ITIL Foundation Online Training - $47/mo Description: 14+ Hours, 200+ Practice Questions, Lifetime Access, 100% Online, Self-paced Click Here

10 Full ITIL Mock Exams for only $25/mo.Check if you are ready to take the ITIL Exam and crack it in the first attempt Click Here

Thursday, December 29, 2011

Goals, Purpose and Objectives of Continual Service Improvement

Let us now take a look at the Goals, Purpose and Objectives of the Continual Service Improvement process.


Continual Service Improvement (CSI) aims to deliver business value by ensuring that the Service Management implementation continues to deliver the desired business benefits (and if possible add value to the service)


CSI has the following objectives:
• To review, analyze and make recommendations on where improvements could be made at any point throughout the lifecycle.
• To review and analyze service level achievements against targets.
• To identify and implement individual activities to improve service quality and the efficiency and effectiveness of service management processes.
• To improve the cost-effectiveness of delivering IT services without impacting customer satisfaction.
• To apply quality management methods to support continual improvement activities.

CSI must be an objective for everyone in the organization, but improvement activities will only happen if they are properly managed. A senior responsible owner must be appointed and they must possess the appropriate authority to make things happen. This is not a trivial role, since improvements may mean significant disruption of current work patterns.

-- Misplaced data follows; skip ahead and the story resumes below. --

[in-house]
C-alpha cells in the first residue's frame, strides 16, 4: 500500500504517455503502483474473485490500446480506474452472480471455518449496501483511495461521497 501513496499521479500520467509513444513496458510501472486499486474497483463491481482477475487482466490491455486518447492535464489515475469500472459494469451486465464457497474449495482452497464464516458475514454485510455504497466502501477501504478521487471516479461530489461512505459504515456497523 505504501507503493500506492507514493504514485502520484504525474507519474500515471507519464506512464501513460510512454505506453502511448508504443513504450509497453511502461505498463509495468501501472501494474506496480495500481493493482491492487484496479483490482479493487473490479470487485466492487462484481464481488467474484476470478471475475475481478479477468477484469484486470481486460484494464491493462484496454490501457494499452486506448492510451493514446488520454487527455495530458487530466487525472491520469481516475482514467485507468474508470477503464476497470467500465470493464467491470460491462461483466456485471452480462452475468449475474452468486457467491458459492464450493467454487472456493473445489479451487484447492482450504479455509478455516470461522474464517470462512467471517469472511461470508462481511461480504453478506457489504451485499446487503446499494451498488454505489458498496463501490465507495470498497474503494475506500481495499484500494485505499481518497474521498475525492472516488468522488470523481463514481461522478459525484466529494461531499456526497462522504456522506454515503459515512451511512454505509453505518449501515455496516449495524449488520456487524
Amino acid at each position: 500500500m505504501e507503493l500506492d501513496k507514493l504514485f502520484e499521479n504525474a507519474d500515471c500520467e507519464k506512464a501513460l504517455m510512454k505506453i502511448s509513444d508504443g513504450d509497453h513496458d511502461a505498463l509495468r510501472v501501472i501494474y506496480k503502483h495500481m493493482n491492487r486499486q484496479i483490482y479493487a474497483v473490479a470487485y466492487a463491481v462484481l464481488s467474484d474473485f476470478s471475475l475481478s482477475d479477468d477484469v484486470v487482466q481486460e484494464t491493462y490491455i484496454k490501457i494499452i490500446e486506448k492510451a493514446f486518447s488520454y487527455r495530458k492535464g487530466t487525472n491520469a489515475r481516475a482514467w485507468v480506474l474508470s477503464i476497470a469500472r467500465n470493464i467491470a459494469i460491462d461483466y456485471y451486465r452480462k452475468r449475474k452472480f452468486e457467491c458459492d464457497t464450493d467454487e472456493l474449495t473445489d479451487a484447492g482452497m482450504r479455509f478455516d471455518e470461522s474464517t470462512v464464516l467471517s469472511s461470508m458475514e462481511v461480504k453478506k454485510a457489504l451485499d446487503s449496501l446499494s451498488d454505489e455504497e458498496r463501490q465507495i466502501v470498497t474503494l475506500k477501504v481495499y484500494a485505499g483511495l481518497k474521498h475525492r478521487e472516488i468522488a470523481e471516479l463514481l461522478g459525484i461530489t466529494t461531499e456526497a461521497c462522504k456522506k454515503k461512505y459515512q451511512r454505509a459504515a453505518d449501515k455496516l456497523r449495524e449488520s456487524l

Improvement activities need to be planned and scheduled on an ongoing basis and their effects monitored to ensure that the desired improvement is achieved. Ideally, the culture of ‘improvement’ will become embedded within the organization.


CSI is applicable across all stages of the Service Lifecycle and addresses three main areas:
• The overall health of Service Management as a discipline.
• Continual alignment of the Service Portfolio with current and future business needs.
• The maturity of the enabling IT processes.

Value to business

CSI recognizes that the value IT provides to the business can be realized and measured in different ways:
Improvements: Outcomes that are better when compared with the previous state.
Benefits: The gains achieved through the implemented improvements.
Return on investment (ROI) : The difference between the realized benefit and the cost of achieving it.
Value of investment (VOI) : The extra value created by the improvement including non-monetary benefits and outcomes.

Implementing CSI means committing to continued investment in order to create and maintain Service Improvement Plans (SIPs).
The expected value from an investment is a critical component of any business case, and CSI stresses the need for periodic re-evaluation following the implementation of improvements by:
• checking that benefits/ROI/VOI are realized by specific improvements;
• identifying the best investments by estimating benefits from different initiatives;
• Assessing the impact on current benefit of any proposed change of organization structure or business strategy, or of regulatory or legislative change.

Many organizations have been traditionally very poor at checking that planned benefits have actually been delivered in the manner intended and hence often compound the situation by making future decisions on the assumption that some significant change in value has occurred. This is not only incorrect but also creates chaos and service disruption.

Prev: Introduction to Continual Service Improvement

Next: Continual Service Improvement Model

No comments:

Post a Comment


© 2013 by All rights reserved. No part of this blog or its contents may be reproduced or transmitted in any form or by any means, electronic, mechanical, photocopying, recording, or otherwise, without prior written permission of the Author.


Popular Posts